The UK’s recovery from the pandemic was stronger than initially expected after the Office for National Statistics (ONS) upgraded its estimates for the economy’s performance.
According to the ONS, the UK economy is now thought to be 1.8 per cent larger than it was in the final quarter before the pandemic hit. Previous estimates had suggested that the UK economy had shrunk 0.2 per cent in that period.
This means the UK’s recovery has been stronger than Germany and France, although it still lags behind Italy, Canada and the US.
Chancellor of the Exchequer Jeremy Hunt said: “We know that the British economy recovered faster from the pandemic than anyone previously thought and data out today once again proves the doubters wrong.
“We were among the fastest countries in the G7 to recover from the pandemic and since 2020 we have grown faster than France and Germany,” Hunt continued.
At the beginning of the month, ONS revisions to initial estimates from the depths of the pandemic added around two per cent to the size of the UK economy.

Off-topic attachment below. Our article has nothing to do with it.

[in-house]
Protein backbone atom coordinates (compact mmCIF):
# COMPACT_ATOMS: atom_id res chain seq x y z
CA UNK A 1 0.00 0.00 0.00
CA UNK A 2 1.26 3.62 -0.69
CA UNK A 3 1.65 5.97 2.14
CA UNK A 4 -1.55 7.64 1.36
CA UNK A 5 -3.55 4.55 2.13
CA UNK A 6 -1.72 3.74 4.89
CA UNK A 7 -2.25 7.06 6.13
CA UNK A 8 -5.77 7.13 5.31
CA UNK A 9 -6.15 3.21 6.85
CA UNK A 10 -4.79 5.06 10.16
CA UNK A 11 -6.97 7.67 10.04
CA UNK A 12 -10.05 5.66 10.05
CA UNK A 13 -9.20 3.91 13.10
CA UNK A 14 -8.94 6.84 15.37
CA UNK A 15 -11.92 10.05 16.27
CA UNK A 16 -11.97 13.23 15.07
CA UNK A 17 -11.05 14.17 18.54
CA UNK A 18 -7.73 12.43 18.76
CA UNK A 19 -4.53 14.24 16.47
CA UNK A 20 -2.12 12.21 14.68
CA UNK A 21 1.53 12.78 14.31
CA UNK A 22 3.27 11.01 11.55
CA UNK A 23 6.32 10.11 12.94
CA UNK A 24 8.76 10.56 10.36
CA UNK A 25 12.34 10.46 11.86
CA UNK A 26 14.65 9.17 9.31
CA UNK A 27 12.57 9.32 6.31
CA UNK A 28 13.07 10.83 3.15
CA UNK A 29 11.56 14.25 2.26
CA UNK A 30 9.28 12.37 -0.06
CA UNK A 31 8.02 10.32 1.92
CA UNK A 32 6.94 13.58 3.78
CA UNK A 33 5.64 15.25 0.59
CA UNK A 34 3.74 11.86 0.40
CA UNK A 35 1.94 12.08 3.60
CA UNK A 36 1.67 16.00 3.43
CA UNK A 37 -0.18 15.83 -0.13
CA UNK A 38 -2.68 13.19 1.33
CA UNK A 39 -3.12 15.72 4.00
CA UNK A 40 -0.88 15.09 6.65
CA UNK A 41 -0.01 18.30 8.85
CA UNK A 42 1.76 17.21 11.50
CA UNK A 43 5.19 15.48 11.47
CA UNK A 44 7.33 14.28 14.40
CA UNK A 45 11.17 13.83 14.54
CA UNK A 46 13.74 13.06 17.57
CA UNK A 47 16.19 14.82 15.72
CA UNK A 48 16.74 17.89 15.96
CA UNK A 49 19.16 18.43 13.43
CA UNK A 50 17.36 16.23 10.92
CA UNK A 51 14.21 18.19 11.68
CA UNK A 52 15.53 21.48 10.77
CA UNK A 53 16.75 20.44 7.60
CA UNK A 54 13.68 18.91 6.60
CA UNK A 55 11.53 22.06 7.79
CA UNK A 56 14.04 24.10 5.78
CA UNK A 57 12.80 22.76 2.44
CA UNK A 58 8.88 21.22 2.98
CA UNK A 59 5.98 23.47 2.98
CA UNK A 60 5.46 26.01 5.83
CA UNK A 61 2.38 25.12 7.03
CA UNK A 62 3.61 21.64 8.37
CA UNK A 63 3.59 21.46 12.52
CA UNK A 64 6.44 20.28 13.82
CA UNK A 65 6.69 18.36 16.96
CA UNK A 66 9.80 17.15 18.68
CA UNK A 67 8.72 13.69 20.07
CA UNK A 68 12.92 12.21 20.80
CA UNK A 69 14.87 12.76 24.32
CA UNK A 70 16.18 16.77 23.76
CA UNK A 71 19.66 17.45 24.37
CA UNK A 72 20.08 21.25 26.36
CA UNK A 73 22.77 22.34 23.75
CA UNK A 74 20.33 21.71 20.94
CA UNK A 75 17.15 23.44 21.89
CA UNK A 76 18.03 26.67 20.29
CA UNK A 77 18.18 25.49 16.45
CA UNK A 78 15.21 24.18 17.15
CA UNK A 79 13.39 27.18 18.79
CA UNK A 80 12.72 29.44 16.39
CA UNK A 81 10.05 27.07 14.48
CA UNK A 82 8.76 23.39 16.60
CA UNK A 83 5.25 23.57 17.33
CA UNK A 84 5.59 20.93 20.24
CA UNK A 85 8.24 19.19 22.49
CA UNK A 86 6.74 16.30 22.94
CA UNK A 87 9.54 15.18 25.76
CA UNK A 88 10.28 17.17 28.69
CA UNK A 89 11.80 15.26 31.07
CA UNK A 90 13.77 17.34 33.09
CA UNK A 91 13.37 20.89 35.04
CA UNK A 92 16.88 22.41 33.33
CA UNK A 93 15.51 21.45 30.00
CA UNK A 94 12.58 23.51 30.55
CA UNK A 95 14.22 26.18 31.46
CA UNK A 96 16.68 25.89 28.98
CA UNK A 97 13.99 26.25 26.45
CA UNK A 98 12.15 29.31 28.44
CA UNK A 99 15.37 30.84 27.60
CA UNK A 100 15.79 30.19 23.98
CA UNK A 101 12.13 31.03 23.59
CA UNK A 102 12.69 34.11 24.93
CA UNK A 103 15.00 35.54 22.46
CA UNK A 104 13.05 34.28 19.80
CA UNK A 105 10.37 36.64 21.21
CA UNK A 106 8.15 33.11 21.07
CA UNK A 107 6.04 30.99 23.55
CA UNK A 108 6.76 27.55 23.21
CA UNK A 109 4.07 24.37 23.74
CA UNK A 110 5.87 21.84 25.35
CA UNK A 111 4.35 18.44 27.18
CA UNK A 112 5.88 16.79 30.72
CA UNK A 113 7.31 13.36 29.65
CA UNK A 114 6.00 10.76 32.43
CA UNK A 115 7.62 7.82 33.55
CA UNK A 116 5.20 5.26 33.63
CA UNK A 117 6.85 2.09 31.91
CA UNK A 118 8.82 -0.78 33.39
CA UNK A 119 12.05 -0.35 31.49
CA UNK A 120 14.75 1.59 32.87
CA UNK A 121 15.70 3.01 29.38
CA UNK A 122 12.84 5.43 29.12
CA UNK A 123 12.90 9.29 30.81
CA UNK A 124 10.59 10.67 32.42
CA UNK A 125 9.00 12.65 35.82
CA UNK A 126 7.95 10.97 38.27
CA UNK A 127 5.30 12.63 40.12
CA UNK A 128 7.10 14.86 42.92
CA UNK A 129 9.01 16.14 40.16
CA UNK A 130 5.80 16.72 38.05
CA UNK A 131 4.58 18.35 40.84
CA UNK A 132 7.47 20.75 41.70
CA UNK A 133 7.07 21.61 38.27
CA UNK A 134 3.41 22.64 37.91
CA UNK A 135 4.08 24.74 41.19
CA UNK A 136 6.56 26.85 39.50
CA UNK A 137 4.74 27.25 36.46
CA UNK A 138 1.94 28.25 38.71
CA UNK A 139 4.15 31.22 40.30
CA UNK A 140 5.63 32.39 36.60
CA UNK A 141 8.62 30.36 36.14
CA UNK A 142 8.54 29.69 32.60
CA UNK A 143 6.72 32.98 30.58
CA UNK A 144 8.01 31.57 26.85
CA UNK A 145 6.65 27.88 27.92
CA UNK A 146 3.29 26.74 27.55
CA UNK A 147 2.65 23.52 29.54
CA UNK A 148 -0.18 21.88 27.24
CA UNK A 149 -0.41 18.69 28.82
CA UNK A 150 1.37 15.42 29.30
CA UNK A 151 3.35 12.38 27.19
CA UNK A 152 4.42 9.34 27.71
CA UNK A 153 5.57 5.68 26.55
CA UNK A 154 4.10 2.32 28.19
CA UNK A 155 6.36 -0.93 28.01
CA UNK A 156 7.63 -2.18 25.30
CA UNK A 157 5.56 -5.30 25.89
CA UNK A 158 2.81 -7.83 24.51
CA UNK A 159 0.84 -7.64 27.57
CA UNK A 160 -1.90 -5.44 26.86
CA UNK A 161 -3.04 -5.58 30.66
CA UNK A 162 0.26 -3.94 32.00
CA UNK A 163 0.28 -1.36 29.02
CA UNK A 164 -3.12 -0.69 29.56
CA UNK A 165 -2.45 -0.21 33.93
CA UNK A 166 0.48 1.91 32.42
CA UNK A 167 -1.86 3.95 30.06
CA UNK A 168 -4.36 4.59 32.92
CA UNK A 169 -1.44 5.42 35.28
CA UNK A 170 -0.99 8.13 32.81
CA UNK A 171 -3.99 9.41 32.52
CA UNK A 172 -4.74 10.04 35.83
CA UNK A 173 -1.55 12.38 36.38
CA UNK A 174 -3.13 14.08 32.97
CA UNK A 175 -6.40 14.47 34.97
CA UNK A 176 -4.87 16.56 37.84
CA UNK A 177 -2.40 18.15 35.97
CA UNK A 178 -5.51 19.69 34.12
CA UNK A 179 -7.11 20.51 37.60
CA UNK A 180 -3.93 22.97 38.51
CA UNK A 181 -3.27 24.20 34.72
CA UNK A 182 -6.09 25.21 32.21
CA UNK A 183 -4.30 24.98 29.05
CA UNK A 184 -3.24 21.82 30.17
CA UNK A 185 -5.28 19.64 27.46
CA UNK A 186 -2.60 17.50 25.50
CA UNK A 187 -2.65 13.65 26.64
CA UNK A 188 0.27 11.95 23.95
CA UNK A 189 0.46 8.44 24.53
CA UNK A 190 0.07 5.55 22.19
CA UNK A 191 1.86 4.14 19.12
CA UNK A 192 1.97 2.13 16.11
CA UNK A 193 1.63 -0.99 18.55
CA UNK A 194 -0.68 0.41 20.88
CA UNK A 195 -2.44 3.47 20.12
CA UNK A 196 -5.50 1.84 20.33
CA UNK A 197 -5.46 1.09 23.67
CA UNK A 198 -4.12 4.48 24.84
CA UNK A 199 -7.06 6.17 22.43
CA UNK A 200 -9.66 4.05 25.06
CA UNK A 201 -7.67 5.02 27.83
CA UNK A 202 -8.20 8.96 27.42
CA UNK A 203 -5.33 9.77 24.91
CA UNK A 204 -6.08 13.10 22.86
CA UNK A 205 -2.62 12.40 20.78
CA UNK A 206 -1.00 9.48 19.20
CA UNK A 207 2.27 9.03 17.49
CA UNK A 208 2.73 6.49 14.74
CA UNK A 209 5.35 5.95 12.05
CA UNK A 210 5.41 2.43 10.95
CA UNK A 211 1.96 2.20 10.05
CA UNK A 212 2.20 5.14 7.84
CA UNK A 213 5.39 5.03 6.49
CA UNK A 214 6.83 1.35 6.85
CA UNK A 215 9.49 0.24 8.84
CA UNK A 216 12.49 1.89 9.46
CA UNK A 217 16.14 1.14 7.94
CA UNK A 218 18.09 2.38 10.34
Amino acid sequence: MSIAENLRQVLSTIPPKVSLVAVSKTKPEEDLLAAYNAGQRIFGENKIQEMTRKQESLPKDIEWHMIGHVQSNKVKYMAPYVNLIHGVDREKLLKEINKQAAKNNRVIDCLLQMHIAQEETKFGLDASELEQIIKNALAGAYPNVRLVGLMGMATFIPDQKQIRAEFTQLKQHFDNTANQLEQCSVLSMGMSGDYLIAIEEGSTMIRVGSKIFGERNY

Today’s revisions did not change estimates for growth in 2022 but showed that UK GDP grew by 0.3 per cent in the first quarter of this year rather than the 0.1 per cent it previously reported.
ONS chief economist Grant Fitzner said: “Our new estimates indicate a stronger performance for professional and scientific businesses due to improved data sources.
“Meanwhile, healthcare grew less because of new near real-time information showing the cost of delivering services.”
Looking forward Ruth Gregory, deputy chief UK economist, was less optimistic. She argued that household spending, a key driver of growth, would likely fall thanks to the impact of higher interest rates.
While business investment has been strong, Gregory said it largely reflected the impact of the super deduction, which ended earlier this year.
“We still think that higher interest rates will trigger a mild recession involving a 0.5 per cent fall in GDP in the coming quarters,” she said.
Martin Beck, chief economic advisor to the EY ITEM Club, agreed that growth would be weak for the remainder of the year.
” A rising number of households are seeing a jump in mortgage payments, still-high inflation, and frozen tax brackets mean fiscal drag is eroding spending power and the jobs market is weakening – threatening consumer confidence,” he said.